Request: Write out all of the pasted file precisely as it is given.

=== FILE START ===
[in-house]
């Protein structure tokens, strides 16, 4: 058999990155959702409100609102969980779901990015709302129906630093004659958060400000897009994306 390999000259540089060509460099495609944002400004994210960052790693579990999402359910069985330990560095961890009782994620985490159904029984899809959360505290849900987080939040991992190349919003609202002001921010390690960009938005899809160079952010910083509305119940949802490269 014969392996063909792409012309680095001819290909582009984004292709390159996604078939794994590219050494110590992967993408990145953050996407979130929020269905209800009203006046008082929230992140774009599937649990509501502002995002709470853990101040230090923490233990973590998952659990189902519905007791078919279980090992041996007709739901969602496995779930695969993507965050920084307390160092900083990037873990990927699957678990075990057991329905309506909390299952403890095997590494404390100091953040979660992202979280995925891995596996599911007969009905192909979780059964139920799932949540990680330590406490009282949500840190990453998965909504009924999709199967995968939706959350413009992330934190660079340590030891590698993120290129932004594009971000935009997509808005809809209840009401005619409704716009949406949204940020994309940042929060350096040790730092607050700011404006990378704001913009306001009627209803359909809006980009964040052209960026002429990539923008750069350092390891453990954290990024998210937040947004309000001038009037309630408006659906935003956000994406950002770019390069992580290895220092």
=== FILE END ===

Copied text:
[in-house]
């Protein structure tokens, strides 16, 4: 058999990155959702409100609102969980779901990015709302129906630093004659958060400000897009994306 390999000259540089060509460099495609944002400004994210960052790693579990999402359910069985330990560095961890009782994620985490159904029984899809959360505290849900987080939040991992190349919003609202002001921010390690960009938005899809160079952010910083509305119940949802490269 014969392996063909792409012309680095001819290909582009984004292709390159996604078939794994590219050494110590992967993408990145953050996407979130929020269905209800009203006046008082929230992140774009599937649990509501502002995002709470853990101040230090923490233990973590998952659990189902519905007791078919279980090992041996007709739901969602496995779930695969993507965050920084307390160092900083990037873990990927699957678990075990057991329905309506909390299952403890095997590494404390100091953040979660992202979280995925891995596996599911007969009905192909979780059964139920799932949540990680330590406490009282949500840190990453998965909504009924999709199967995968939706959350413009992330934190660079340590030891590698993120290129932004594009971000935009997509808005809809209840009401005619409704716009949406949204940020994309940042929060350096040790730092607050700011404006990378704001913009306001009627209803359909809006980009964040052209960026002429990539923008750069350092390891453990954290990024998210937040947004309000001038009037309630408006659906935003956000994406950002770019390069992580290895220092």